What is a canal enclosure, and why is it important? It all starts with water.
Irrigation is one of the most demanding uses of water worldwide. A Utah geological survey has reported that about 33% (other estimates as high as 42%) of the United States water use goes toward irrigation activities such as crop production and recreational lands (1). In 2018 alone, there were about 55.9 million acres of irrigated land in the United States (2). Surface water is the primary withdrawal source for irrigation in the United States (3). One of the primary methods for transporting this water is canals due to their cost efficiency in long distances scenarios. However, the major drawback of open canals is direct contact with the surrounding environment, resulting in multiple problems such as water evaporation and seepage loss (4).
A canal lining solution is typically adopted to limit seepage loss (5). Nevertheless, it lacks control over water evaporation while reducing the canal carrying capacity, mainly when thick concrete layers are utilized. On the other hand, recently, a solution known as “canal enclosure” has gained popularity as a means to prevent water loss while addressing public safety concerns associated with open canals in urbanized areas by improving water quality, eliminating contamination from external sources, providing redundancy for drinking water supplies, and in some cases allowing for the development of recreational projects inside the enclosed canal (6–8).
This article highlights the benefits of a canal enclosure, explores how high-density polyethylene (HDPE) pipes support better outcomes for a canal enclosure, and outlines examples of successful canal enclosures using HDPE pipes.
Benefits of Canal Enclosure
Transporting irrigation water in bare canals is susceptible to multiple problems, such as water loss due to seepage and evaporation and the impact of critical periodic droughts. For instance, seepage loss is a function of the canal discharge rate and depth (Figure 1), accounting for about 20% to 30% of the total flow volume in unlined earthen canals (9). To limit this water loss, engineers suggest applying lining material. However, this solution does not address water lost to evaporation (Figure 2).
Additionally, linings in irrigation canals are often seen as a poor stopgap to water loss (10). A survey revealed that most organizations did not view linings as a viable long-term solution (Figure 3). These issues in open canals negatively affect shareholders, local communities, and the local economy. Therefore, the canal enclosure technique is typically applied to prevent seepage and evaporation losses while addressing drought-associated concerns (11).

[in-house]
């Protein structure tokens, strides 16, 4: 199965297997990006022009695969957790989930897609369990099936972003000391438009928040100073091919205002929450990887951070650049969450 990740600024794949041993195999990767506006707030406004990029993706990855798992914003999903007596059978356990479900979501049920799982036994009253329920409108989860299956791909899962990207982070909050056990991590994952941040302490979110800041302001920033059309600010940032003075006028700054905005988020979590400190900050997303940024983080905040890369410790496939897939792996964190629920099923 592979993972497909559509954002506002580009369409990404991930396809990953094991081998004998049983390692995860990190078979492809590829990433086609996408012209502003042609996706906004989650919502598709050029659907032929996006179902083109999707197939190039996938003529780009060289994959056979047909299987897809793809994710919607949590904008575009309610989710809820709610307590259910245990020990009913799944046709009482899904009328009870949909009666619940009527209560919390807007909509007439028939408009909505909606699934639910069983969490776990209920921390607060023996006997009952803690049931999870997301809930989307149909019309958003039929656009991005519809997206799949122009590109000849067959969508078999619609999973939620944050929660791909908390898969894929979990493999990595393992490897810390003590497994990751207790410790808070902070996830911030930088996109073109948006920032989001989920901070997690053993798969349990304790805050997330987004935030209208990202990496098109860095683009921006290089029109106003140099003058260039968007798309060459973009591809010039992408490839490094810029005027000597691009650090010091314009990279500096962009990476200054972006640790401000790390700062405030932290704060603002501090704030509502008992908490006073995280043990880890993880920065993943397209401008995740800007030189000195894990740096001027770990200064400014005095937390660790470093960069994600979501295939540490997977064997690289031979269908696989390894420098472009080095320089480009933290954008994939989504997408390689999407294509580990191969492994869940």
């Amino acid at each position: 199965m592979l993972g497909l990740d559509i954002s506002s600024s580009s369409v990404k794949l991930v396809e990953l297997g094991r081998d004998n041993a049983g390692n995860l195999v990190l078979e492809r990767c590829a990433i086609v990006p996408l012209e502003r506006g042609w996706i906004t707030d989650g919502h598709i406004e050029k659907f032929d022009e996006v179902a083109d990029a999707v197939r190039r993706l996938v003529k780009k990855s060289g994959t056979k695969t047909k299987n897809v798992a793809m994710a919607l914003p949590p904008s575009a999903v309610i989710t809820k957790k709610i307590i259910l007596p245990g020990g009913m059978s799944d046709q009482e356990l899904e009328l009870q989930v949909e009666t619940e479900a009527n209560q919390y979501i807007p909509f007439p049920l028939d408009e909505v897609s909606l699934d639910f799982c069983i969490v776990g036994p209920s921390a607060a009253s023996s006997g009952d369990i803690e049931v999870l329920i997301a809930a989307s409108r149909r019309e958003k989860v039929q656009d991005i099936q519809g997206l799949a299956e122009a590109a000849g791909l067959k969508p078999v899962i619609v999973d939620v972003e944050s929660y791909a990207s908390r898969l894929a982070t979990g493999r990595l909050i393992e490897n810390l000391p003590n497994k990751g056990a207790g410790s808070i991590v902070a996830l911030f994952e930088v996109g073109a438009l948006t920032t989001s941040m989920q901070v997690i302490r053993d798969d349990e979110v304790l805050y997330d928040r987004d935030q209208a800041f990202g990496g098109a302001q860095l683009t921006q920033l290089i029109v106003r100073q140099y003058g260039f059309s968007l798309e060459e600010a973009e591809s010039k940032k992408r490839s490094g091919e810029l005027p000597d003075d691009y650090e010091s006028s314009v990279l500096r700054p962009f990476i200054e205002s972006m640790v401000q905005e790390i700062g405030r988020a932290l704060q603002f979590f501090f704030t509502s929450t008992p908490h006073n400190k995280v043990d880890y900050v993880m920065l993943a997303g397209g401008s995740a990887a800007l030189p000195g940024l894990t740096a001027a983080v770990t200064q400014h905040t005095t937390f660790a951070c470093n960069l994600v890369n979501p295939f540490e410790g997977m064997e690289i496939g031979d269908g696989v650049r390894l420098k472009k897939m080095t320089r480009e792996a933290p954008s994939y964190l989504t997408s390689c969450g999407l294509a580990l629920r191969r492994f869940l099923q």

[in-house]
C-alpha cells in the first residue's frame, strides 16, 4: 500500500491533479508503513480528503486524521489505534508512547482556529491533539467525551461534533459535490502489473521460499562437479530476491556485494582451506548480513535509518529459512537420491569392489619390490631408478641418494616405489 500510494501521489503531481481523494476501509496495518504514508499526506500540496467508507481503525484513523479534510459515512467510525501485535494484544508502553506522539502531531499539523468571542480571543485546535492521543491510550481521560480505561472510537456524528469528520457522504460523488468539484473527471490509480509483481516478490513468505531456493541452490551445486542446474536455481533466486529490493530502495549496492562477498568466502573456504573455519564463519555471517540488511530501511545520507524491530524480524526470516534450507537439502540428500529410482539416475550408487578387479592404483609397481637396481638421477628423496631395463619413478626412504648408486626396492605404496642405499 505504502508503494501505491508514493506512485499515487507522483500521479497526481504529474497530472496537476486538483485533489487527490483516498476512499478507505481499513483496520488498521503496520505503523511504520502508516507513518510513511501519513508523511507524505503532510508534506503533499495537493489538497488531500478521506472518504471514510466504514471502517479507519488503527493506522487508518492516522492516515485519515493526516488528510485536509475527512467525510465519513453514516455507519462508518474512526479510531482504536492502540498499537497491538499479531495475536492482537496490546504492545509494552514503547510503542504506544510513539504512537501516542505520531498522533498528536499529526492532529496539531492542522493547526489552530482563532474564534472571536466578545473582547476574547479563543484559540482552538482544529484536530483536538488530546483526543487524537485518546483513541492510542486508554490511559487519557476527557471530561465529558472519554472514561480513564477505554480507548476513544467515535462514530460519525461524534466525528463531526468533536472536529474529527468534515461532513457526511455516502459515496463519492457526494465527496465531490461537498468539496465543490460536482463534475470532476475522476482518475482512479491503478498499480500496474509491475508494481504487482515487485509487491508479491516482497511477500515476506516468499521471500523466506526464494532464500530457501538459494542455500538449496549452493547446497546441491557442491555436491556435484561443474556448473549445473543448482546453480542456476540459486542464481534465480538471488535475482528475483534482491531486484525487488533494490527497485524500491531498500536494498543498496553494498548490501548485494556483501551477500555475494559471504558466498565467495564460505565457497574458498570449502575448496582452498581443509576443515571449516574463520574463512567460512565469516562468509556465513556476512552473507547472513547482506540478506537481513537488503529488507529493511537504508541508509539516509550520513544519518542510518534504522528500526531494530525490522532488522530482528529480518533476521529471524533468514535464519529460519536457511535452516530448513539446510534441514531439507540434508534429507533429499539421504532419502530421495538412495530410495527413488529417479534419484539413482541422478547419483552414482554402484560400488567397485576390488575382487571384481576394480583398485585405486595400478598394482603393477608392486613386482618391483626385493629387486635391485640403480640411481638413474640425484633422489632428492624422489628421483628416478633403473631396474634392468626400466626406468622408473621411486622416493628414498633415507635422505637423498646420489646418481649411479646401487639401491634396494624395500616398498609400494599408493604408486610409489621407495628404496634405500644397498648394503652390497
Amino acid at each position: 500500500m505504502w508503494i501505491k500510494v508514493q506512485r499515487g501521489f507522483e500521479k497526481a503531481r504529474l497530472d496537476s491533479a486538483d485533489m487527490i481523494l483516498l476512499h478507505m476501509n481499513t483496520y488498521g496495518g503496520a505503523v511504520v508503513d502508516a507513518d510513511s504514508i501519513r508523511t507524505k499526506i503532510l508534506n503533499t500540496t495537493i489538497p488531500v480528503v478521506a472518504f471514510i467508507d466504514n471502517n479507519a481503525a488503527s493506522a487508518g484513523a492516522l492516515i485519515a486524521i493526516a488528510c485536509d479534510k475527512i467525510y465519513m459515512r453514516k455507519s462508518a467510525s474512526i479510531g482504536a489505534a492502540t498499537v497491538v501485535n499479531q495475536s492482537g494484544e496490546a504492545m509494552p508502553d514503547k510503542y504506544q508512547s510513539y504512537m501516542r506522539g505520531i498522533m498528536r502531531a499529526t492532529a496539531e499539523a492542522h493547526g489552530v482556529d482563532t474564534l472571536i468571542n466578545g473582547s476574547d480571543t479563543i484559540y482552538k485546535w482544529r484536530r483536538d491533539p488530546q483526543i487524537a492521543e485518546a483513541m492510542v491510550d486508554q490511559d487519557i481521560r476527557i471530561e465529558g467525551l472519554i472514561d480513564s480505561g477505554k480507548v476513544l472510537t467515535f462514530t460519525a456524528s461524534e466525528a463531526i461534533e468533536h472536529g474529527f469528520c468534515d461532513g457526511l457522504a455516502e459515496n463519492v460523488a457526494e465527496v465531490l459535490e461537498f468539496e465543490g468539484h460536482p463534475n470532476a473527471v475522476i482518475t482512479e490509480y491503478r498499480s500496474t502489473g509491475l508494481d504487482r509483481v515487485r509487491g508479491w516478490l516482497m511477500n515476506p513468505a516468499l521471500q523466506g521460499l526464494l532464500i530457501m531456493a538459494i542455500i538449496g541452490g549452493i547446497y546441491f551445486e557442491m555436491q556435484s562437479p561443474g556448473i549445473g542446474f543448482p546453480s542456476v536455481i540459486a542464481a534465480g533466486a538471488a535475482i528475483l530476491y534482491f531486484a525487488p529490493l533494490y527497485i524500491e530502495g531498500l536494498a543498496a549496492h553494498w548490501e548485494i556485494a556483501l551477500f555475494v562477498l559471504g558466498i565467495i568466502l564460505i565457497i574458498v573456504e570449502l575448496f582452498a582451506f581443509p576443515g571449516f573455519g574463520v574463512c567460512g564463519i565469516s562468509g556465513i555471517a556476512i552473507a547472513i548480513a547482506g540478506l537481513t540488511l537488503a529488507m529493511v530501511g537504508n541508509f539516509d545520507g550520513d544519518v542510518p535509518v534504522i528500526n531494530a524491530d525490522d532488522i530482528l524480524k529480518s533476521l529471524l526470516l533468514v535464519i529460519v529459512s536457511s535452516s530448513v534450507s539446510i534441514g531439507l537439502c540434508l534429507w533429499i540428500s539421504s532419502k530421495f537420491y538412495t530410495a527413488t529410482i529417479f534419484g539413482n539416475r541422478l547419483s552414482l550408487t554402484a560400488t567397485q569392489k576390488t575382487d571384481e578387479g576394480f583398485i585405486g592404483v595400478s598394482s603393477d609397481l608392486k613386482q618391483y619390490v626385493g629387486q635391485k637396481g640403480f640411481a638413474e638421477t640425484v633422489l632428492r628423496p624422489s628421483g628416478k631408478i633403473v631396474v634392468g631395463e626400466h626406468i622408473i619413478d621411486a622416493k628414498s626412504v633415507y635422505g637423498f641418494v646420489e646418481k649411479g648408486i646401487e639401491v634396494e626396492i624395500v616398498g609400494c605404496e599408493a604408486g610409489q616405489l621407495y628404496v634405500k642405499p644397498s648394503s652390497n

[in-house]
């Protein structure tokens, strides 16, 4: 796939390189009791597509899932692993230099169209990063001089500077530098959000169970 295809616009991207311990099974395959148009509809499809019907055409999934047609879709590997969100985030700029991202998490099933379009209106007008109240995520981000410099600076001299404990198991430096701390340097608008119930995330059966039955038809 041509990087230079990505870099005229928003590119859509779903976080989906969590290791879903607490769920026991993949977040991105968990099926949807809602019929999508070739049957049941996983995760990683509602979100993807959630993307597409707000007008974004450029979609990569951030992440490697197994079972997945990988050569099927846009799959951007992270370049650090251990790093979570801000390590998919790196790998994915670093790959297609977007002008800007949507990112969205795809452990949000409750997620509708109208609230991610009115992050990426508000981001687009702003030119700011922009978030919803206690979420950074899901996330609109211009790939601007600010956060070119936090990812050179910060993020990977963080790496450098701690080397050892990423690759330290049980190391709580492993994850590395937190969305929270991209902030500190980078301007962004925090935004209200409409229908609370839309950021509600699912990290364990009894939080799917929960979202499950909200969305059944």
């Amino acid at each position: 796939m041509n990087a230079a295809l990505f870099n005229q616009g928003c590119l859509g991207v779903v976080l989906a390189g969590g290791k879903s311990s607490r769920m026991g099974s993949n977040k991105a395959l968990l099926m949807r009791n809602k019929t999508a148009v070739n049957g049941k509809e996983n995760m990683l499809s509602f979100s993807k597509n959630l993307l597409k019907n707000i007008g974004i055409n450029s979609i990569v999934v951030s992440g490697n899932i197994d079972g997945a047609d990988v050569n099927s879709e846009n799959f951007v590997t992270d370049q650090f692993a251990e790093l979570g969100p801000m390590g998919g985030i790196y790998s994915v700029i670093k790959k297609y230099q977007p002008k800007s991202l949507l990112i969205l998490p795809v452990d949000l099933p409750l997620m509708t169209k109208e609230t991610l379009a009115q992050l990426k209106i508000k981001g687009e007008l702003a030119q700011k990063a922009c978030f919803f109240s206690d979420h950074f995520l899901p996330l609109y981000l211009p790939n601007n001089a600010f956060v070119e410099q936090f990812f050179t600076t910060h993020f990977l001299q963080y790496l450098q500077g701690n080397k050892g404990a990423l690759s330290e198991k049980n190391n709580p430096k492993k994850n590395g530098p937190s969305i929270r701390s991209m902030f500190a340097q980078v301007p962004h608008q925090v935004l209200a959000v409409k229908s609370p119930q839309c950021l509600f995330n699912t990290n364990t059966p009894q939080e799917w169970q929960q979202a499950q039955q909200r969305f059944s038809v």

Canal enclosures can also improve water quality by preventing contact with the canal surface and the surrounding environment (8). Besides, it restores and increases the water transportation system’s reliability and capacity through the ability to pressurize water (12). Another advantage of canal enclosure is allowing for potential recreational projects such as the active transportation infrastructure in the case of the Provo Reservoir canal enclosure project, where pipes were used to save space in the canal corridors while restoring and increasing its capacity (6, 13).
A summary and case study about the importance and benefits of canal enclosure from the Provo Reservoir canal project are shown in Table 1.
Table 1. Benefits of canal enclosure projects to shareholders, local communities, and the local economy (6).
|Advantage||Description||Example from the Provo Reservoir canal enclosure project|
|Water Savings||Water loss is typically caused by seepage and evaporation. Accordingly, enclosing canals with pipes helps preserve water||The project saves approximately 2.6 billion gallons of water per year since the unlined canal was losing 8% to 10% due to seepage and evaporation.|
|Environmental Benefits||The saved water is kept in the original river or lack which helps fish species and can be used for any environmentally friendly project.||The saved water remains in the Provo River to provide in-stream flows to recover fish species listed as endangered in April 1986.|